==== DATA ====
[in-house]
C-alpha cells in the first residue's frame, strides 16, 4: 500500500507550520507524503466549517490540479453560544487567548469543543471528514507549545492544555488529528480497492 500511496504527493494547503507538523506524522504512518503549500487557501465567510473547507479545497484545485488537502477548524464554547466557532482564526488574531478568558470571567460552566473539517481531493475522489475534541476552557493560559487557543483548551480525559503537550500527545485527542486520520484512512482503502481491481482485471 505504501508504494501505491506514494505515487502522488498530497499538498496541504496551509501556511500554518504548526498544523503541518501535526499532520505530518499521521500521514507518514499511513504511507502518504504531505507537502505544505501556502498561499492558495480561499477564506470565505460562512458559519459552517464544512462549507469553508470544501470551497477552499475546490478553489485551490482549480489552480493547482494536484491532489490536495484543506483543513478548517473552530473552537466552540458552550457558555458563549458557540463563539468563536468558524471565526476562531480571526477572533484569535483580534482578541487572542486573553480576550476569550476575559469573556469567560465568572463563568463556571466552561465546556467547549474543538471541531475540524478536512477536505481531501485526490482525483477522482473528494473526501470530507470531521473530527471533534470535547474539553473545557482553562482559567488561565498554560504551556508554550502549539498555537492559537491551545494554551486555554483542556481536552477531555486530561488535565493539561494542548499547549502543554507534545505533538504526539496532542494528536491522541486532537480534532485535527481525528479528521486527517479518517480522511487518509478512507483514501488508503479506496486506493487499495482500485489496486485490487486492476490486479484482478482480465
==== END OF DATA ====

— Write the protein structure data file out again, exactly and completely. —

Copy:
[in-house]
C-alpha cells in the first residue's frame, strides 16, 4: 500500500507550520507524503466549517490540479453560544487567548469543543471528514507549545492544555488529528480497492 500511496504527493494547503507538523506524522504512518503549500487557501465567510473547507479545497484545485488537502477548524464554547466557532482564526488574531478568558470571567460552566473539517481531493475522489475534541476552557493560559487557543483548551480525559503537550500527545485527542486520520484512512482503502481491481482485471 505504501508504494501505491506514494505515487502522488498530497499538498496541504496551509501556511500554518504548526498544523503541518501535526499532520505530518499521521500521514507518514499511513504511507502518504504531505507537502505544505501556502498561499492558495480561499477564506470565505460562512458559519459552517464544512462549507469553508470544501470551497477552499475546490478553489485551490482549480489552480493547482494536484491532489490536495484543506483543513478548517473552530473552537466552540458552550457558555458563549458557540463563539468563536468558524471565526476562531480571526477572533484569535483580534482578541487572542486573553480576550476569550476575559469573556469567560465568572463563568463556571466552561465546556467547549474543538471541531475540524478536512477536505481531501485526490482525483477522482473528494473526501470530507470531521473530527471533534470535547474539553473545557482553562482559567488561565498554560504551556508554550502549539498555537492559537491551545494554551486555554483542556481536552477531555486530561488535565493539561494542548499547549502543554507534545505533538504526539496532542494528536491522541486532537480534532485535527481525528479528521486527517479518517480522511487518509478512507483514501488508503479506496486506493487499495482500485489496486485490487486492476490486479484482478482480465